User generated content might not be allowed to exist at all, or would only be allowed on those platforms that agreed they were its publishers. Smaller sites might make it.  Bigger ones perhaps wouldn’t. Traditional forms of journalism would re-emerge. Fake news would not vanish but it would reduce significantly. Facebook would adapt or die.

All the accoutrements of the B2B internet would be preserved as would B2C. Net neutrality would probably vanish because the pipes would belong to the small number of infrastructure companies that paid for the new thing to be built and marketed. Cable and telecom companies would likely be the mainstays.

As with the roll out of Internet 1.0 the USA and richer countries would benefit first and new countries could only connect when they agreed to meet and enforce the new regime. It would be messy and uneven but the vast majority of the world’s population would quickly find a way to live with it.  They might miss some of the edginess and unpredictability of the old order but as long a Netflix, Google Search, Amazon, email and the BBC were still there they would rub along.

Number plates

The second route is not quite as far out but it is still a bit on the wild side.  I’m thinking about car number plates. We have a worldwide system which does two things: allows for the very rapid and inexpensive identification of people who appear to have broken the rules of the road in any jurisdiction and because of that it also encourages the vast majority of people to be better drivers in the first place. Every country has an incentive to comply. People can drive around and do stuff anonymously. Only if there is a suspected infringement might one’s activities or whereabouts be scrutinised.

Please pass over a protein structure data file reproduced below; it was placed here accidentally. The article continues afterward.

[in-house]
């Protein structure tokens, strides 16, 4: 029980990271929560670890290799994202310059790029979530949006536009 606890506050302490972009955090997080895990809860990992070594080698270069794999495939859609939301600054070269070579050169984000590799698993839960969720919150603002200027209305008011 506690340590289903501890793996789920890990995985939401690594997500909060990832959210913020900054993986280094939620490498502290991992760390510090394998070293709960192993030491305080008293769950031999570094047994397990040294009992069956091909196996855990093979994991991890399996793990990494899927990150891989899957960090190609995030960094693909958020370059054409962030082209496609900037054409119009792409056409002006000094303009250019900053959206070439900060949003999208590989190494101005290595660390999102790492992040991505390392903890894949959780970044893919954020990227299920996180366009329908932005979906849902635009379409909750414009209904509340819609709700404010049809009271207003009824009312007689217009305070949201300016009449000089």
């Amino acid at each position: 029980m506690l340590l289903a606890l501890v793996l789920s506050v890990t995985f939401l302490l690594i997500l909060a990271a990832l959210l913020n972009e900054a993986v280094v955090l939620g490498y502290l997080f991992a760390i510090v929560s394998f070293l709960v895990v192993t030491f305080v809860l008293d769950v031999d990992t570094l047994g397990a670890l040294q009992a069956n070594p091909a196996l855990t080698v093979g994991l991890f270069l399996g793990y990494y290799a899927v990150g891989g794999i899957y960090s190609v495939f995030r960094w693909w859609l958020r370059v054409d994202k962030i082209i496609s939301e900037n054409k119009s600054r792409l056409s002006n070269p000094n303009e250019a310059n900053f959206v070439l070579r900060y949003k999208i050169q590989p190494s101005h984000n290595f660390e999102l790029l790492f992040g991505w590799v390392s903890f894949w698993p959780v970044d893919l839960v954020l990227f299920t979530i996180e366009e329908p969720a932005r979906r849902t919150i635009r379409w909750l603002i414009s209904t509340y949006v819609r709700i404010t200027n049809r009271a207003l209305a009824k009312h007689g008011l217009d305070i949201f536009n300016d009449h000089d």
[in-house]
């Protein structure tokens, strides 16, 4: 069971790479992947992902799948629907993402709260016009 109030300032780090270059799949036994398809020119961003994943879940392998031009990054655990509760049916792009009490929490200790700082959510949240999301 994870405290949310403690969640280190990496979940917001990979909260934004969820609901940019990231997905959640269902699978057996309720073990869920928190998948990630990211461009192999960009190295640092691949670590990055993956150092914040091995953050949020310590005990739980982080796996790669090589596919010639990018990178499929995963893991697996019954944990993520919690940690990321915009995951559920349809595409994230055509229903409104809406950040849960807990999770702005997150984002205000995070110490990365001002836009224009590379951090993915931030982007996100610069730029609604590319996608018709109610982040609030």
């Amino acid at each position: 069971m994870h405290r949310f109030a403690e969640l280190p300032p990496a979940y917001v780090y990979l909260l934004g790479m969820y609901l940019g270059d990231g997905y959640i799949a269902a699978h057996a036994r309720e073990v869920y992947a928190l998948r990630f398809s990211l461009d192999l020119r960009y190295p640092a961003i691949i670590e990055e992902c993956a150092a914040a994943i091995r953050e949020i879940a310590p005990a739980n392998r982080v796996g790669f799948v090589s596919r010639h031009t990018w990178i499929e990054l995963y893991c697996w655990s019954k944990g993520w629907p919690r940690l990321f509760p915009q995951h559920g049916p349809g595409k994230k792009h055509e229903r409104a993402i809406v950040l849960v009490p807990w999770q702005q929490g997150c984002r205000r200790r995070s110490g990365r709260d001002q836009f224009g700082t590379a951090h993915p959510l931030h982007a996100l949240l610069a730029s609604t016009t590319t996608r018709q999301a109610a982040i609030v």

Thus I could still log on as, say, RKW 48 (the registration of my dad’s first car – long since canned) and that is who I could be to the rest of the world unless or until I chose otherwise. RKW 48 could pop up as “Margaret” on one site or “Buffalo Bill” on another and as long as my alter egos stayed within the rules no one would know or care.

What if….and but….

I can already hear a litany of “what if’s and buts”,  and I am aware of the practical difficulties of getting such a system up and running on a global basis, yet consider where we are today in terms of what is or could be known about us and by whom, simply by virtue of connecting to the internet.  The number plates thing, at one level, would simply act as a reminder to everyone that while all the joys of the internet are open to them, they should remember they can now be swiftly identified should the need arise. My guess is that this one thing would do a huge amount to reduce the bad behaviour that is causing so much distress, not just to moderators but to the rest of us.

Whistleblowers and political repression

What about whistleblowers and those who live under politically repressive regimes? Yep. I acknowledge that’s an issue although I think its potential importance is hugely exaggerated, particularly by those who are against the basic idea anyway.  Even so I hope to find a way to avoid it. Maybe someone smarter than me can come up with an answer. However, saying leave things as they are won’t wash. In the long run it is not sustainable. Number plates might be the only way to save some semblance of what we currently think of as being the internet.

About John Carr

John Carr is a member of the Executive Board of the UK Council on Child Internet Safety, the British Government's principal advisory body for online safety and security for children and young people. In the summer of 2013 he was appointed as an adviser to Bangkok-based ECPAT International. Amongst other things John is or has been a Senior Expert Adviser to the United Nations, ITU, the European Union, a member of the Executive Board of the European NGO Alliance for Child Safety Online, Secretary of the UK's Children's Charities' Coalition on Internet Safety. John has advised many of the world's largest internet companies on online child safety. In June, 2012, John was appointed a Visiting Senior Fellow at the London School of Economics and Political Science. More: